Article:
When US warplanes strafed (with AC-130 gunships) the farming village of Chowkar-Karez, 25 miles from Kandahar in Afghanistan, killing at least 93 civilians, a Pentagon official had the audacity to say: “The people there are dead because we wanted them dead. The reason? They sympathised with the Taliban.”
Not long ago, an American helicopter fired on a wedding party in western Iraq, close to the Syrian border, killing more than 40 people, including many children. The file was closed after the raid was declared as a legitimate attack on terrorist suspects who had opened fire on the coalition troops.
And the cover is provided to such abominable acts by the biased and blind US media in the form of “the report cannot be independently verified”.
Despite all the military, diplomatic and media tactics, Washington is not winning in Iraq and Afghanistan. Iraq was much calmer under Saddam Hussein than it is now under the US coalition. No one heard of Al Qaeda in Iraq during the Saddam era, nor were there suicide bombings.
Taliban still have parts of Afghanistan under their control. They are emboldened by the success of the abduction of 23 South Koreans. It fetched them millions. They have vowed to continue kidnapping foreigner missionaries as the tactic has proved to be an effective tool against the government. Hamid Karzai – the mayor of Kabul – is a mute spectator. Nato forces are calling the shots and there seems to be no end to the bloody summer.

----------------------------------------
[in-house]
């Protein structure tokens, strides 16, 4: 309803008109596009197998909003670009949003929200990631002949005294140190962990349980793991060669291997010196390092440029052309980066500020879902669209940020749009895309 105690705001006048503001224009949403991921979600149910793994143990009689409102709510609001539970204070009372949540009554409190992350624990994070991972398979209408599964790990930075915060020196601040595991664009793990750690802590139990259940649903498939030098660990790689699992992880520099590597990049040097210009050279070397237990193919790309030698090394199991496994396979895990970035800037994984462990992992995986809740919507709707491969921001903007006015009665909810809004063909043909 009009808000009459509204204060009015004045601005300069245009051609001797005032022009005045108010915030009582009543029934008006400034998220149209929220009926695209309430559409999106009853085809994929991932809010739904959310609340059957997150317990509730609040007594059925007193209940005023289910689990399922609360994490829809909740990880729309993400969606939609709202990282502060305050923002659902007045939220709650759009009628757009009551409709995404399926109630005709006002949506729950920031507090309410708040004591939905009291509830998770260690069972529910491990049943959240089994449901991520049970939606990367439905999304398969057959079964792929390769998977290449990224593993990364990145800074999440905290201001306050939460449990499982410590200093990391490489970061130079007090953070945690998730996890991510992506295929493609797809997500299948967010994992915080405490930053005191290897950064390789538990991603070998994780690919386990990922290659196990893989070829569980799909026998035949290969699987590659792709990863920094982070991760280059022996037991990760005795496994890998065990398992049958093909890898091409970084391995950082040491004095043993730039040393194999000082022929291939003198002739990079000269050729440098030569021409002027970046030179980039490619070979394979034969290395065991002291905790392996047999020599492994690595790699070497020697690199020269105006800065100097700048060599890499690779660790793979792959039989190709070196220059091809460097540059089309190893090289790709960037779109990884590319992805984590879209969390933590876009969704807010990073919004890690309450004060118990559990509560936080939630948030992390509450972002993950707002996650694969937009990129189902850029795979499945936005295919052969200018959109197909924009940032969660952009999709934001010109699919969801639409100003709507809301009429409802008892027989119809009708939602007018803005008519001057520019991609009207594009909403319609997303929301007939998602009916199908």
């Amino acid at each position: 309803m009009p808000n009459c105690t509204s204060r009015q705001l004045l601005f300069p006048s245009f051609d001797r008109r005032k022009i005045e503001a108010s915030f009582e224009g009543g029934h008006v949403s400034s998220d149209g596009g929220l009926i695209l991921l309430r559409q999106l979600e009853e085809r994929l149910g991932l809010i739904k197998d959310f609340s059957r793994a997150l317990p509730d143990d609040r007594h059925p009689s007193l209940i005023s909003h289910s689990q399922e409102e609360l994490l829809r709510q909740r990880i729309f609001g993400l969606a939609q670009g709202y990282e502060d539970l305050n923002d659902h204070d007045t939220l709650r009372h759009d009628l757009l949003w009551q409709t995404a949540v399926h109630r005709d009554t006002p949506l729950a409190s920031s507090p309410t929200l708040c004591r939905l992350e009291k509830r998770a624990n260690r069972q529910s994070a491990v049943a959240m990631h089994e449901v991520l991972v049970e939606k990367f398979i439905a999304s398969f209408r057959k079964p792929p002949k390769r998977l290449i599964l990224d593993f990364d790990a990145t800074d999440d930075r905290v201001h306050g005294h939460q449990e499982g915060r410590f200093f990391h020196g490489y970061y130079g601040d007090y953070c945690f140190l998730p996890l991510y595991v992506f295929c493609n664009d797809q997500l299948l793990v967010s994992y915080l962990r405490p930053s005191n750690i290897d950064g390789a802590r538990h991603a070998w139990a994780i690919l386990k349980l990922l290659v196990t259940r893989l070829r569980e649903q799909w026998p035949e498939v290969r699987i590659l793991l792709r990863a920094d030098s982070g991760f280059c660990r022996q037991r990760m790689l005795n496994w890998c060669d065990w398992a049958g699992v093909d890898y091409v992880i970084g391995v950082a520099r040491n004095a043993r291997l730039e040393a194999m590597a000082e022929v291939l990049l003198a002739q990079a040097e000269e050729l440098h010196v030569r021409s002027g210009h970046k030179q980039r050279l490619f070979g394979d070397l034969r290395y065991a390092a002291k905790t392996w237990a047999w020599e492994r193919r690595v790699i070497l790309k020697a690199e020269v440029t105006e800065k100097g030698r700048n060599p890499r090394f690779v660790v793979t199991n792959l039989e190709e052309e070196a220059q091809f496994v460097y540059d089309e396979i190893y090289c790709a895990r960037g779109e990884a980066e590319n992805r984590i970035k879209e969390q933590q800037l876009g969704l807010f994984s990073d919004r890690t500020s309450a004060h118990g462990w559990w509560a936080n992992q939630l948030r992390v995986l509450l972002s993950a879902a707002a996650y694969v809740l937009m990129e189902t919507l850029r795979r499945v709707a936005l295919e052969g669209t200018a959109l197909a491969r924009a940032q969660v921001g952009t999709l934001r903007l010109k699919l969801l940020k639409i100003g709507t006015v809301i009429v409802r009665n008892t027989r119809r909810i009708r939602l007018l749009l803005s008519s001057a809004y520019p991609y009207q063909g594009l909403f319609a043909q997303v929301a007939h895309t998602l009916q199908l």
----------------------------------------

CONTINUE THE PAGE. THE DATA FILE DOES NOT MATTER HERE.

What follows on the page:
Osama bin Laden is alive and kicking. So are Ayman Al Zwahiri and Mullah Omar, the most wanted men.
The US military casualty figure in Iraq is about to hit the 4,000 mark. More than a million Iraqis have died in the post-war violence. The much-touted reconstruction work is yet to take off. Iraq watchers are yet to see people holding garlands for the US troops, as was predicted by Dick Cheney. Commentators are yet to see the evidence of a connection between the Saddam government and Al Qaeda and Saddam’s biological weapons or hidden nuclear arsenal. Suicide blasts have become the order of the day. Unemployment is at the highest level. The police force is plagued by sectarianism. Shia militias are on the prowl. War widows are turning to prostitution.
Next week will start off with testimony to Congress by Gen. David Petraeus, the top US commander in Iraq. Tuesday also marks the sixth anniversary of the worst terror attacks on US soil. The least the Americans can do to salvage the US credibility (if any) is not let Bush raise again the spectre of terrorism. Bush has been hoodwinking the gullible Americans into thinking that subjugating states around Israel is a must to ensure the security of the US.
The most unpopular President in the history of the US still has more than a year in office and he has been itching to bring Tehran to its knees before he leaves. After seeing the two debacles, the Americans would have hopefully realised that any misadventure in Iran could be catastrophic.
Could the IAEA, the European Union, Israel or for that matter the US pin down Iran where 3,000 centrifuges are running now to produce uranium? No, they couldn’t.